Chart: Which foods are worst for the climate?

Not all calories are created equal when it comes to climate change.

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We need to eat less meat and dairy if we want to maintain a livable climate, journalist Michael Grunwald writes in his inaugural Eating the Earth column for Canary Media. And this chart makes clear why. 

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The cultivation of animal sources of protein like beef and cheese results in dramatically higher greenhouse gas emissions than that of plant protein sources like beans and nuts, as shown by these numbers from a Science study and Oxford’s Our World in Data project.

Ruminant animals such as cows and sheep are some of the biggest emitters, particularly of methane, a greenhouse gas produced by their digestive systems. This is a major problem for the climate. Methane is 80 times more potent as a global-warming gas than carbon dioxide over the first 20 years it is in the atmosphere, and it is responsible for roughly one-quarter of the climate warming we see today.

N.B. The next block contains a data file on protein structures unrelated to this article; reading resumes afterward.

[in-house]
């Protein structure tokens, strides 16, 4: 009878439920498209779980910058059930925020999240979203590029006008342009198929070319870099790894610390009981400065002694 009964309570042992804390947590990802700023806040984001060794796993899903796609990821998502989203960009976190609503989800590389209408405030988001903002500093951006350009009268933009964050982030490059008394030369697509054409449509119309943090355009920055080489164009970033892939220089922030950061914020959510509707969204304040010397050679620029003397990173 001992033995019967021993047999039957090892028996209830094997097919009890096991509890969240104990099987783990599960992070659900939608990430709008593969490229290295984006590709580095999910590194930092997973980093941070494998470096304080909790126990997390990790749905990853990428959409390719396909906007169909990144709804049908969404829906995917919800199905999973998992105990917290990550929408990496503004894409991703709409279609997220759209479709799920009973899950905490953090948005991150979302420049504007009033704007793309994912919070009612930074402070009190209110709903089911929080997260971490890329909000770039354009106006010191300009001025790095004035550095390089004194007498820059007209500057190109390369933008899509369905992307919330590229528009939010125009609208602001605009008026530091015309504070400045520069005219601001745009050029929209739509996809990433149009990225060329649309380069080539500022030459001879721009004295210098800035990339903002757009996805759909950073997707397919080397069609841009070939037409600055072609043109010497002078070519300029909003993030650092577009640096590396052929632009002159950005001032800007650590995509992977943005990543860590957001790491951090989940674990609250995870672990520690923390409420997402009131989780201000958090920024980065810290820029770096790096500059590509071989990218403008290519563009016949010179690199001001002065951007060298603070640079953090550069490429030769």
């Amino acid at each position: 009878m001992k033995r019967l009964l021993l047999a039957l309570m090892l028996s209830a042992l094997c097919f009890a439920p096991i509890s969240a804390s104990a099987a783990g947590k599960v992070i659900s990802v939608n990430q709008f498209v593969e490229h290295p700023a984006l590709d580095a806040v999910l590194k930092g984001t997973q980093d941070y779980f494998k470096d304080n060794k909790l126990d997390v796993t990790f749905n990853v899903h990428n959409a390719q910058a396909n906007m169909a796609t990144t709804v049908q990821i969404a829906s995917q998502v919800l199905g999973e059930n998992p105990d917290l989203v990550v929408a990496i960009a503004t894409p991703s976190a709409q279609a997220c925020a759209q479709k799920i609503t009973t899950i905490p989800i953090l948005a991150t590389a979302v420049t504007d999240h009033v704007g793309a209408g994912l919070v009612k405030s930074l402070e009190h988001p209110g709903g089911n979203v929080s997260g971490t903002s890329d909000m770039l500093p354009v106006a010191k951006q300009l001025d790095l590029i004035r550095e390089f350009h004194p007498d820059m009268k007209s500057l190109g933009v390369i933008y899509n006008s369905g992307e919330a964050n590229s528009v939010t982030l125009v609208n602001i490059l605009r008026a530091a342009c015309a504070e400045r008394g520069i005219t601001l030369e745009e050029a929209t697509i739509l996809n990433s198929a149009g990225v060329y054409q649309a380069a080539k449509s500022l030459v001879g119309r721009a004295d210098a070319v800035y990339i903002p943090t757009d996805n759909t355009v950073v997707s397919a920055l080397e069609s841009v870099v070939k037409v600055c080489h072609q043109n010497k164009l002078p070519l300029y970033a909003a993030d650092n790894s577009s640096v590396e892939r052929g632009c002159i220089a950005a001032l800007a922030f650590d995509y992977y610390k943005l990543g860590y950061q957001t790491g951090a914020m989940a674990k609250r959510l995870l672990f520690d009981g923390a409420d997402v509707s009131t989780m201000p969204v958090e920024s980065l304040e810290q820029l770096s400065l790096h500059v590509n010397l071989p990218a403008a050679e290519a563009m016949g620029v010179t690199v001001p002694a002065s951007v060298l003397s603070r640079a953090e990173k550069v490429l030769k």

Beef is by far the largest emitter, but foods like poultry and fish are still problematic. Farmed fish and chicken result in about seven times more greenhouse gases than beans and lentils, and about three times more than tofu. That means replacing beef with chicken is not the greatest idea.

We need to figure out how to dramatically reduce the climate impact of the global food system while at the same time ramping up food production by more than 50 percent in order to feed a world population expected to grow from 7.9 billion today to nearly 10 billion by 2050. If we don’t change our systems, global demand for meat and animal products is expected to almost double by 2050, which, in Grunwald’s words, would be a nightmare for the climate.” 

The good news is that we’re now seeing unprecedented investment and innovation in alternative proteins like the now-popular Impossible and Beyond Meat meatless offerings, as well as countless other creative endeavors to produce more food with less climate impact. Watch for monthly installments of our Eating the Earth column to learn about some of the most intriguing and unexpected solutions to our global food challenge.

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Maria Virginia Olano is editorial and research associate at Canary Media.